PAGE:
I often take time during the workweek to think about new ideas and to look for new trends that can affect our company — positively or negatively. Sometimes the new ideas are connected to these trends. Other times the idea just comes from looking critically at what we are doing and searching for a better way.
Many times I look for big ideas that would revolutionize our business. But when I look back at our business, and many other businesses, I see that major changes frequently happen over time, incrementally. On occasion an idea comes along that dramatically changes your business. More often, however, it’s a collection of small ideas implemented well that create sustainable and profitable growth.
Since I enjoy looking at the business and searching for ways to grow and improve, I come up with ideas constantly. Therefore, I decided to write this article to address how I evaluate the ideas and how we implement those that are good for our business.
To be sure, the key to success is not coming up with ideas. Only when we integrate those ideas in our business do we see the benefits, financial or otherwise.
Where ideas come from is not critical for this article. However, here is a list of my common idea sources.
- Ideas from thinking time. See “‘Thinking time’ improves an ecommerce business,” my recent article.
- Business related books describing a certain system or idea. In many cases, I can adopt some of these in my business.
- Non-business books that feed my imagination and overall knowledge.
- Discussions with friends or associates, to brainstorm ideas.
- Ideas that just pop in my head. Oddly, that never happens while I go over emails at the office.
- Applying ideas from other industries into our business.
Once I generate a meaningful idea — big or small — I follow two steps.
- Evaluate the financial feasibility of the idea on paper to make sure it is worth the effort.
- Implement the idea in our business.
I’ll start with step 1, the evaluation of the new idea. I consider the following parameters.
- Why is this important?
- What kind of sales increase or cost savings can be experienced?
- How would we measure success?
- What are three to five benefits that will be resulted from this new idea?
- What is the best case scenario?
- What is the worst case scenario?
Answering these six questions in writing forces me to think critically about the potential success of the idea and whether the result will be worth the effort. It will provide the confidence to proceed.
After I finish answering the six questions in writing, I then read it all to see if I still feel the same way. I’m many cases, as I go through this process, what seemed like a good idea is now not worth the effort or just doesn’t seem to provide much benefit to the company.
If, however, an idea passes the evaluation, I implement it in our company using the following steps.
- Describe the idea on paper, once more, so that it’s clear to me and my team. Team members should know what is this idea all about. The reason to put the idea on paper is that as I write the idea, it becomes clearer. Also others on your team will be able to evaluate the idea on their own time and not only in a meeting where some data may not be available.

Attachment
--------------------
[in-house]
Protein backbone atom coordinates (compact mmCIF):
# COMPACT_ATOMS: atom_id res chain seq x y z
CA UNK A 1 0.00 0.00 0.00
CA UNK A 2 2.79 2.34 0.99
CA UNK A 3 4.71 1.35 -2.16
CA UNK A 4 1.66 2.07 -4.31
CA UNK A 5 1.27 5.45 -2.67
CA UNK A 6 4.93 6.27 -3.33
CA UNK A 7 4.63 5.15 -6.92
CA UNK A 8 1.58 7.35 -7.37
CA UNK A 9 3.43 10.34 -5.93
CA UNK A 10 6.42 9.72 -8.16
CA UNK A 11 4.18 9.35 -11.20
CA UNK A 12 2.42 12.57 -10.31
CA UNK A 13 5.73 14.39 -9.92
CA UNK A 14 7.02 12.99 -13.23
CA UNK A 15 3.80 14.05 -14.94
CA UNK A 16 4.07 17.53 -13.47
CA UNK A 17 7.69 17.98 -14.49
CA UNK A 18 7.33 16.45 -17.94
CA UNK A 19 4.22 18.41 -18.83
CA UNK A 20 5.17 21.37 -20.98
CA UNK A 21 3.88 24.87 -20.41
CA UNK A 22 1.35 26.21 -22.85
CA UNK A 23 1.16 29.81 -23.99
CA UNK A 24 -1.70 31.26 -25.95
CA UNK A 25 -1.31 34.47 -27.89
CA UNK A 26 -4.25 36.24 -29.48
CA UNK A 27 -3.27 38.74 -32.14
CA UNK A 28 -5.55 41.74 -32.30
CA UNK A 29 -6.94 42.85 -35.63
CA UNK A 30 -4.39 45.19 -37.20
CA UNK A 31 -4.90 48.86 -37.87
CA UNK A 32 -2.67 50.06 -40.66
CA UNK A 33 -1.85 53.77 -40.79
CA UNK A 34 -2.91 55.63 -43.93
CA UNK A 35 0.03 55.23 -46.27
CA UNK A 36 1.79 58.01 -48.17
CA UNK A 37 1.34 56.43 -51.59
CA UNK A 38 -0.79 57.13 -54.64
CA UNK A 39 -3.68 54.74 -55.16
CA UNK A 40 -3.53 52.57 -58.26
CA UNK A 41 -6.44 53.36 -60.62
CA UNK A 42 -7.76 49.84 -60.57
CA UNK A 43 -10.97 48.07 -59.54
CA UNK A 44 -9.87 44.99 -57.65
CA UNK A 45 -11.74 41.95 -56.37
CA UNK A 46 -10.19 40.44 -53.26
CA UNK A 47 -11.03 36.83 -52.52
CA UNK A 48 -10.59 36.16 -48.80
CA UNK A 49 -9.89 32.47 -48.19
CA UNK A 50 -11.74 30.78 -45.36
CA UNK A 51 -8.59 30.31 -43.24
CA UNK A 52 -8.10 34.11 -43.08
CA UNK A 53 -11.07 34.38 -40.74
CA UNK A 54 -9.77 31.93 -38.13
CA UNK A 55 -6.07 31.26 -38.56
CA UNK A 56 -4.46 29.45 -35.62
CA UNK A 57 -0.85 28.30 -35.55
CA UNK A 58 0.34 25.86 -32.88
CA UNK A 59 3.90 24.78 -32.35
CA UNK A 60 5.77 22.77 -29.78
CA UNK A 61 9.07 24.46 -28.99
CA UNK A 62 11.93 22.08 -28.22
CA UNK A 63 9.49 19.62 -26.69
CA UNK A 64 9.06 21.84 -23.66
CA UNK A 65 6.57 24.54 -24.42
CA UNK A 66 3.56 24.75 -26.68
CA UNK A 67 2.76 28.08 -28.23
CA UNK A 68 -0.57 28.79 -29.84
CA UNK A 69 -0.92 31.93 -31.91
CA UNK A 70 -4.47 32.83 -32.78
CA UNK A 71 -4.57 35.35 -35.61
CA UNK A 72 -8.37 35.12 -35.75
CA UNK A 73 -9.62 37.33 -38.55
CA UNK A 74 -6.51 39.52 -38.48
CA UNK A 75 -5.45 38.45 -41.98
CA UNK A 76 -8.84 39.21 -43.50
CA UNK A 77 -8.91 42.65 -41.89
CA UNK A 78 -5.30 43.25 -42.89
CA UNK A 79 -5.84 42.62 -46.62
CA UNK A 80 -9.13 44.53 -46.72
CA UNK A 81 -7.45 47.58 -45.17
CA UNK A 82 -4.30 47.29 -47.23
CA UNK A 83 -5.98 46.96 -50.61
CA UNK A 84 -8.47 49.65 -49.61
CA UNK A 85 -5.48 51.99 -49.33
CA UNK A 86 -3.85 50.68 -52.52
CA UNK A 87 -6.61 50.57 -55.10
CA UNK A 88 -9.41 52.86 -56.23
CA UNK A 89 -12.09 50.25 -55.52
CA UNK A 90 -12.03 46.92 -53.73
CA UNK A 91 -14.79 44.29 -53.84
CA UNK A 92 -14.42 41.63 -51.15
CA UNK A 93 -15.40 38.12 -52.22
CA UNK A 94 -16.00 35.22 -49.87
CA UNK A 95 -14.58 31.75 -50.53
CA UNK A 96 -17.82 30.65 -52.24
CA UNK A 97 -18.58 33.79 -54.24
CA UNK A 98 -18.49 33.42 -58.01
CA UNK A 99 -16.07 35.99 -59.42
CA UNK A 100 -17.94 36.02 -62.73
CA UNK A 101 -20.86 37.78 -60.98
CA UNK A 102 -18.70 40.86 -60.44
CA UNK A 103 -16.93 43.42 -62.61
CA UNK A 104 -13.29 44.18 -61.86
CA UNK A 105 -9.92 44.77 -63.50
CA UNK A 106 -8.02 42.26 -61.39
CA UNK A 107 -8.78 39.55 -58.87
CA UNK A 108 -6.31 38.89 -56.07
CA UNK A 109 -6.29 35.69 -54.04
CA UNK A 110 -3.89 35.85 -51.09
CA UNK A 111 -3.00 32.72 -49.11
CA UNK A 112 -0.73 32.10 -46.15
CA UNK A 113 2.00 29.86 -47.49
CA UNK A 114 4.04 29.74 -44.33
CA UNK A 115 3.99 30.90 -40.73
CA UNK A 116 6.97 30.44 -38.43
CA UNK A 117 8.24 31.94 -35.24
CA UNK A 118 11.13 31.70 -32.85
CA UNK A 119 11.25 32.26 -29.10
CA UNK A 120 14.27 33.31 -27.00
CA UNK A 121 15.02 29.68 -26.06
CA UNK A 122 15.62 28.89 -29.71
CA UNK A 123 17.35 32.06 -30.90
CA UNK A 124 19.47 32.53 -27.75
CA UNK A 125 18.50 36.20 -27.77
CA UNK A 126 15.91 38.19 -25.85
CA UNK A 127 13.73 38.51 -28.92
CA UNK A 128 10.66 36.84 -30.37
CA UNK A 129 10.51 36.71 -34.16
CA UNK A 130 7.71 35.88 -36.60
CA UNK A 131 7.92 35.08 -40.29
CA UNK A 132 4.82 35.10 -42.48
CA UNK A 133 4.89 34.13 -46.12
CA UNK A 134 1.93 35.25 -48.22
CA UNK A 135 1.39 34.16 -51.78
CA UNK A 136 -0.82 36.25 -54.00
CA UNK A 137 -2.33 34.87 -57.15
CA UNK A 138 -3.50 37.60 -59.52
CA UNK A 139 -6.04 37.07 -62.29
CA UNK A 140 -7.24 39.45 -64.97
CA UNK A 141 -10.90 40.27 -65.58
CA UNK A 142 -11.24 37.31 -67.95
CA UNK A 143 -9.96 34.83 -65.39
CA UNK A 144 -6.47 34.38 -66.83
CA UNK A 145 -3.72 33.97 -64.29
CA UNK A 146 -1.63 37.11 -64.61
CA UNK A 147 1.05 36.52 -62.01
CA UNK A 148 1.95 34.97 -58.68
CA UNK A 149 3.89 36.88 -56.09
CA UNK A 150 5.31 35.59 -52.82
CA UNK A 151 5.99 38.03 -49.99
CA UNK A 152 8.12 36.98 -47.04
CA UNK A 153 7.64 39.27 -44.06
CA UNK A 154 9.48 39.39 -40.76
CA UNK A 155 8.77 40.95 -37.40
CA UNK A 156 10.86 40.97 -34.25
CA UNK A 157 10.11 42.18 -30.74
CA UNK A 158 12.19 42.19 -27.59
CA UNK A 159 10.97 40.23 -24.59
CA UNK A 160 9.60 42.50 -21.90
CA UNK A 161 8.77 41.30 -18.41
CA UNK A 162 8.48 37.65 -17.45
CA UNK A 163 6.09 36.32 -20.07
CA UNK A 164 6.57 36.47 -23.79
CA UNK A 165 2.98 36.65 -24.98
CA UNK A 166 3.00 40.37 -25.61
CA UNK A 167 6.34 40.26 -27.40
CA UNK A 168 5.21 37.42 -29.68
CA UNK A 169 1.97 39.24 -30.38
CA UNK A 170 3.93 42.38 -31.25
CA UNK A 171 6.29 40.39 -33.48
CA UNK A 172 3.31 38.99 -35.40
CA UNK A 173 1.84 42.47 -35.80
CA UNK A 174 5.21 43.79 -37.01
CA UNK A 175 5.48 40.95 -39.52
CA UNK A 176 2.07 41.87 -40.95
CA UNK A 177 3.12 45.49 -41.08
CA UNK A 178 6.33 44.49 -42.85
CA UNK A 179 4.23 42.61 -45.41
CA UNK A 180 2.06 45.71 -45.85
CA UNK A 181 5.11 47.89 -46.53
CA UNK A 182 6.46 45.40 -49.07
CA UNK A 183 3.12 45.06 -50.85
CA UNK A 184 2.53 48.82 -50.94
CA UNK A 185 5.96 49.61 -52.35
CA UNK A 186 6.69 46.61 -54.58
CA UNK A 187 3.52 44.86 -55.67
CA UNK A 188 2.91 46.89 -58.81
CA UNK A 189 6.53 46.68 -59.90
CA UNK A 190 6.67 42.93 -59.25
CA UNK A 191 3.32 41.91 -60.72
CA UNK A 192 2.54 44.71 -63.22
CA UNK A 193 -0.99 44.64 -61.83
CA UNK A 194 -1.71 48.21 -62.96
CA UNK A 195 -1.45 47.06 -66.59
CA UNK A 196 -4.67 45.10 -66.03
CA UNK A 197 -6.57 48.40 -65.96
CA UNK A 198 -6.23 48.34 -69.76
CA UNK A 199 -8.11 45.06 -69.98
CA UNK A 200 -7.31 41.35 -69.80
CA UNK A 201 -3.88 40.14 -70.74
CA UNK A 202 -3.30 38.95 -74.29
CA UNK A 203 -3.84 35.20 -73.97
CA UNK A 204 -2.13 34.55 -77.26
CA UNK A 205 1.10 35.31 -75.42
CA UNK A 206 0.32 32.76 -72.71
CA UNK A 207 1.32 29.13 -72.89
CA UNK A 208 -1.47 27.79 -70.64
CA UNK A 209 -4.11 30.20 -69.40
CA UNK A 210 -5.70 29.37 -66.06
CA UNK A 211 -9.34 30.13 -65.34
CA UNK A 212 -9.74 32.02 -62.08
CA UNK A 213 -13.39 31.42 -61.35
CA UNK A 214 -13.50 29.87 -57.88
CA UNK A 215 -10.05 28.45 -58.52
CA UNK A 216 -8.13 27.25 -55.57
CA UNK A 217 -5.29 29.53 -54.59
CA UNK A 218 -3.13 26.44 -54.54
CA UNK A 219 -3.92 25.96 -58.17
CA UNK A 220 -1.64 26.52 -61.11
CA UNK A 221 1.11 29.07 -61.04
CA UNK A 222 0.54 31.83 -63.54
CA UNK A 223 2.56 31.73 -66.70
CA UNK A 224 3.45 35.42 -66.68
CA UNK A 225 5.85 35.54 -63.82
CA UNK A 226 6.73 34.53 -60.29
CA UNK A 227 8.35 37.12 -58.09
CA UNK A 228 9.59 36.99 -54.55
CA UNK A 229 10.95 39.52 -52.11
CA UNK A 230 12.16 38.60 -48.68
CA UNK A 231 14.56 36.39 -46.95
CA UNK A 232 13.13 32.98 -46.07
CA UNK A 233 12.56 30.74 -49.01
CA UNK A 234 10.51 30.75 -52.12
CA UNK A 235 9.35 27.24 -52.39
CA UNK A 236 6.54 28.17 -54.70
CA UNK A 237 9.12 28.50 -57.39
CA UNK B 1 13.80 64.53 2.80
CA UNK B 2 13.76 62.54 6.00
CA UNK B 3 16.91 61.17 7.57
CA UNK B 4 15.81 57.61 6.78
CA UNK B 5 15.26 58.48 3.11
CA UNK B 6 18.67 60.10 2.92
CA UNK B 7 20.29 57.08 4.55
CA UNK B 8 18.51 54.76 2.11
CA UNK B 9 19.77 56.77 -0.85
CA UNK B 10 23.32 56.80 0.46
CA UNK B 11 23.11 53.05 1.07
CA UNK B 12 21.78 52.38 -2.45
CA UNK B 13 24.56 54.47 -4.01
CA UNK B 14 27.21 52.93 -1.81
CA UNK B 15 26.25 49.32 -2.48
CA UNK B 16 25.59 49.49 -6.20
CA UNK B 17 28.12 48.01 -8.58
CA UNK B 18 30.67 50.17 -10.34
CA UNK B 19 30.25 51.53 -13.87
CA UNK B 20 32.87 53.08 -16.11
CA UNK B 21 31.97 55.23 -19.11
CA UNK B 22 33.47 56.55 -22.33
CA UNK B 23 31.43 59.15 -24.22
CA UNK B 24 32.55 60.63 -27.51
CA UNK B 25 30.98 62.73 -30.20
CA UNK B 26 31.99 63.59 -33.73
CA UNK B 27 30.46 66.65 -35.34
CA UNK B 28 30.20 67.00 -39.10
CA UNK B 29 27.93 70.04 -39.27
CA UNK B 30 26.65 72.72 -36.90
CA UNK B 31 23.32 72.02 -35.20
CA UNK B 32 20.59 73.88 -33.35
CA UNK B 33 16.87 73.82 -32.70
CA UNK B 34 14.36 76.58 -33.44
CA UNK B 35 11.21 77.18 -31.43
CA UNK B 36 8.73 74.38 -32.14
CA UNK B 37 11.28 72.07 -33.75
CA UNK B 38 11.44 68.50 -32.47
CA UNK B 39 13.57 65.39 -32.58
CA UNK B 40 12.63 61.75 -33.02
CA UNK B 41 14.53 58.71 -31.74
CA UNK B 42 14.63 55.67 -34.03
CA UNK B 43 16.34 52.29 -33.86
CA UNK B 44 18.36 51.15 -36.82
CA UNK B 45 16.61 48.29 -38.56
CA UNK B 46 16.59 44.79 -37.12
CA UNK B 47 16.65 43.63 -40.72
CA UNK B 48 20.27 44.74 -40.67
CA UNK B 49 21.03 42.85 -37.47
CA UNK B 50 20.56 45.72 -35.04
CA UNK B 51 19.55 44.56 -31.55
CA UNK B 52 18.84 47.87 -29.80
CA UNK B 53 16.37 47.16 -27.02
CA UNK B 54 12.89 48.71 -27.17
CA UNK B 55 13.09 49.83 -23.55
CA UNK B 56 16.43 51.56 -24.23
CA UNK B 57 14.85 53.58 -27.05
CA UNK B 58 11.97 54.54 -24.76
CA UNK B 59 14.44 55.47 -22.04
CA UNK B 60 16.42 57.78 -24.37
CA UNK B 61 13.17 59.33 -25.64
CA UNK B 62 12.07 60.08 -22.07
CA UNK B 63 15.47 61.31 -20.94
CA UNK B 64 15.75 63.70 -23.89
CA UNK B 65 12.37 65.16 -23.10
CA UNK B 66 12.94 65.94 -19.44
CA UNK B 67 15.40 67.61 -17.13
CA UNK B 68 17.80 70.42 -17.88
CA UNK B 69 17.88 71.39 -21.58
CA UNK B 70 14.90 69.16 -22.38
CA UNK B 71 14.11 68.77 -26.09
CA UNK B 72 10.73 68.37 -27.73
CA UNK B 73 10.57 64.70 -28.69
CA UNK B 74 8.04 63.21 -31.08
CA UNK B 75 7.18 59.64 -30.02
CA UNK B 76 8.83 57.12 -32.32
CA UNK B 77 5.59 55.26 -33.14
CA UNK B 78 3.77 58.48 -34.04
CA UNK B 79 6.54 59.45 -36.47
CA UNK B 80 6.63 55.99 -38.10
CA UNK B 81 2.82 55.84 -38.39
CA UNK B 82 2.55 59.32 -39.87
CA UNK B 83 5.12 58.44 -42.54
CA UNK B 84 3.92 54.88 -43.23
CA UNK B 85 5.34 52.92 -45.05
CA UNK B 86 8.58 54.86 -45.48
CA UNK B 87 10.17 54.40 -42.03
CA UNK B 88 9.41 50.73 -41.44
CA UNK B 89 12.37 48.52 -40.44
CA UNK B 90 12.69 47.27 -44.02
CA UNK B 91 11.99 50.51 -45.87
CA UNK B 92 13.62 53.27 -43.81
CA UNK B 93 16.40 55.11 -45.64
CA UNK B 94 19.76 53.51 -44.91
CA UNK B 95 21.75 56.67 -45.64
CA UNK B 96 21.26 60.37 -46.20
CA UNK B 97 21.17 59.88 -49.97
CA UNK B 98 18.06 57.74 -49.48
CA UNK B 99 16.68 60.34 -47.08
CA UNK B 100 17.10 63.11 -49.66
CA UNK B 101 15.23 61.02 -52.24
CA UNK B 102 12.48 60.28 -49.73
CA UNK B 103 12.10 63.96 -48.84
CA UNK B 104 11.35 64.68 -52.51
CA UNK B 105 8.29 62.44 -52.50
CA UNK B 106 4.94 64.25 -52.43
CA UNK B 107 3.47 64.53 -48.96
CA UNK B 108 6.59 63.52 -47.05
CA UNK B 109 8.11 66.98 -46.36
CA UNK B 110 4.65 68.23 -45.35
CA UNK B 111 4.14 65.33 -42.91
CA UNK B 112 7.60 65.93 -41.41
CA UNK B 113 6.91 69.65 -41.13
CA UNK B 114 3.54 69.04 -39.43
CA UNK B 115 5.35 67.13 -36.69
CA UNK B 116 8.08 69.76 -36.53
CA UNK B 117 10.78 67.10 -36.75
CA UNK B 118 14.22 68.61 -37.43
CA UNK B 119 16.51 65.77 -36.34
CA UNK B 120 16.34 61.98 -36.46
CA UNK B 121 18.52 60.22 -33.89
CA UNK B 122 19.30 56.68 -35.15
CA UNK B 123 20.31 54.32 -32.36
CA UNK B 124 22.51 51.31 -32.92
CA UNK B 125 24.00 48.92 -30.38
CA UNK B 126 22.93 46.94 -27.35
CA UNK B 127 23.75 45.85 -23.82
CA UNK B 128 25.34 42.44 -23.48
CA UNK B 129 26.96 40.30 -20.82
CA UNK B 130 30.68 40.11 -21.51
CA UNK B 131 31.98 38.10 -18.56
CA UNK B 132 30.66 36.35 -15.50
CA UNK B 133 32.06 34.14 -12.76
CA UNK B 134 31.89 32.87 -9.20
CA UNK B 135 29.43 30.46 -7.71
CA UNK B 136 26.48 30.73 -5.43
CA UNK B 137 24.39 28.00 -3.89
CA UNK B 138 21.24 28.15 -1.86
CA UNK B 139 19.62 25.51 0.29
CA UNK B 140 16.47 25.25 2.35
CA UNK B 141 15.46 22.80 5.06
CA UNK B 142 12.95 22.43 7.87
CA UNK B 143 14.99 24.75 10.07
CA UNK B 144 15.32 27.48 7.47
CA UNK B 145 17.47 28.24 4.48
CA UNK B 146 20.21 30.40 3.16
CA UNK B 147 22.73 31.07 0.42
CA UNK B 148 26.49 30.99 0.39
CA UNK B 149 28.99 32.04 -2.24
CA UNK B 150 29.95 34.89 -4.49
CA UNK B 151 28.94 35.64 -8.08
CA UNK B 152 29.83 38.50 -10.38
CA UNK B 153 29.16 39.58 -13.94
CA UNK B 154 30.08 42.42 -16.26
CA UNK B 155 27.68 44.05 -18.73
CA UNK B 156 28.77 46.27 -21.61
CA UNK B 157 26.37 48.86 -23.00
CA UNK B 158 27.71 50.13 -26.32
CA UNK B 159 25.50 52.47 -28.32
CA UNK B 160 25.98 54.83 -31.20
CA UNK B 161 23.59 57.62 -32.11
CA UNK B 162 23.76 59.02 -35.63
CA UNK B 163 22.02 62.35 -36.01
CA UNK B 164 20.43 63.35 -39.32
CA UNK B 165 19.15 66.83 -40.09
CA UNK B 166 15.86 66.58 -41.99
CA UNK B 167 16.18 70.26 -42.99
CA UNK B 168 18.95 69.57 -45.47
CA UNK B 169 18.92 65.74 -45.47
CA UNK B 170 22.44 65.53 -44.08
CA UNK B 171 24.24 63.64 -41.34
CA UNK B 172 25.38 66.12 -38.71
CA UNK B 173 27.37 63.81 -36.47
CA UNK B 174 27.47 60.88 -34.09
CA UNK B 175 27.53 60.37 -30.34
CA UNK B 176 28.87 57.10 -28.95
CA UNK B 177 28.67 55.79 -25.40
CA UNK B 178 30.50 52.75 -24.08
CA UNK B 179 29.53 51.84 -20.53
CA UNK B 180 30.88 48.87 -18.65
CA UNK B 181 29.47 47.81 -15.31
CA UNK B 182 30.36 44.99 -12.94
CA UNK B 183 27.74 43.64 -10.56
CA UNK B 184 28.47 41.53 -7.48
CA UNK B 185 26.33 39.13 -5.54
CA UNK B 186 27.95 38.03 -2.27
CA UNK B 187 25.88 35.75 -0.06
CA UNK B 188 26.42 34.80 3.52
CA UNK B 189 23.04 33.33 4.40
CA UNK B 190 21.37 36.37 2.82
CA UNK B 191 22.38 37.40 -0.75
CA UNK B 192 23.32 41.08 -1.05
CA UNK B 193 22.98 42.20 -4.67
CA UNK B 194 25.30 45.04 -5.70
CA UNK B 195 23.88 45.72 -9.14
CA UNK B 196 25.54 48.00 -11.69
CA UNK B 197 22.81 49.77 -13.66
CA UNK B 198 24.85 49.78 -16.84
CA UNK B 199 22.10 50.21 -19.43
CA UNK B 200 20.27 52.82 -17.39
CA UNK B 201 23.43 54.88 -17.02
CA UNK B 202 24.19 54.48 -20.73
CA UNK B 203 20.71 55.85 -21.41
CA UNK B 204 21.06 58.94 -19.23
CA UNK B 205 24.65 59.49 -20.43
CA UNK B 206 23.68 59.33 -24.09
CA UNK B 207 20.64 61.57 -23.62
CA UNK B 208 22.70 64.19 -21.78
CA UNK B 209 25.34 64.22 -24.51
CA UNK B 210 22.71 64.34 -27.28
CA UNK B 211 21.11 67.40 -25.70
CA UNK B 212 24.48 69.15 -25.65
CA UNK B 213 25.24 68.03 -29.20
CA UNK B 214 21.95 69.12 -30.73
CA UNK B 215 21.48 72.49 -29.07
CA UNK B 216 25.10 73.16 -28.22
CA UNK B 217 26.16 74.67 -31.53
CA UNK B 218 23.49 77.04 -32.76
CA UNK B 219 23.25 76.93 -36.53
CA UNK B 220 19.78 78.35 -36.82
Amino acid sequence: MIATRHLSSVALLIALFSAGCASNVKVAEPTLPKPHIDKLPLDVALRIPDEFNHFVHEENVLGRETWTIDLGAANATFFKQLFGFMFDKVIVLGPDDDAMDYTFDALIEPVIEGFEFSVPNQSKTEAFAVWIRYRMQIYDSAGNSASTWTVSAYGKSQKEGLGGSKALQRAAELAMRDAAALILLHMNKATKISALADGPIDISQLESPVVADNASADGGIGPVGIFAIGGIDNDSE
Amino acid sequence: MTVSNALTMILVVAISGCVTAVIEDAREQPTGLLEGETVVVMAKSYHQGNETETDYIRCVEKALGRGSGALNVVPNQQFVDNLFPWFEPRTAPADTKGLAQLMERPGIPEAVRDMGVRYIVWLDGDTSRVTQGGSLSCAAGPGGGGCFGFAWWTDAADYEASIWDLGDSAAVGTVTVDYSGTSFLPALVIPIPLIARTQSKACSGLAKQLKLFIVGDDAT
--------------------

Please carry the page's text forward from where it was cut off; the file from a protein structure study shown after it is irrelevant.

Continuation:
- Make sure team members can challenge the idea. Especially if you are the boss, team members may not feel comfortable telling you that something is wrong. They may not feel comfortable challenging your opinion.
- Discuss the idea with our management team and make sure everyone agrees. By now I am convinced the idea is worth pursuing. But our team must be on board or the implementation will not go well.
- Each part of the new idea should be assigned to a manager in the company to implement. The manager will, in turn, assign different tasks to her staff.
- Insist on some immediate action. This is important, as action starts people on the track to completion and sends a message that we are getting this done. The initial action could be very small.
- Establish a timeline and a measurement system. Sometimes there are very simple improvements that can be handled by one person in 30 minutes. Those are typically low risk. On the other hand, larger implementations should come with steps and an implementation timeline.
We use our weekly management meeting to review these kind of implementations. It becomes an item on the agenda and we only address whether we are on track, or not. If we are not on track, we may review further in the meeting.
Every new idea should either increase sales or reduce expenses. We measure this, to determine if the idea is on target or not.
There are no guarantees of success with new ideas, of course. You are likely creating things that have not been tried by your company or, possibly, by anyone else. And while the results are not guaranteed, the process I’ve described here allows more of our ideas to be implemented, and with greater success.
As usual, I welcome your questions and comments. Please share specific challenges you are facing with implementation of ideas. If you have a different implementation system, I would love to read it.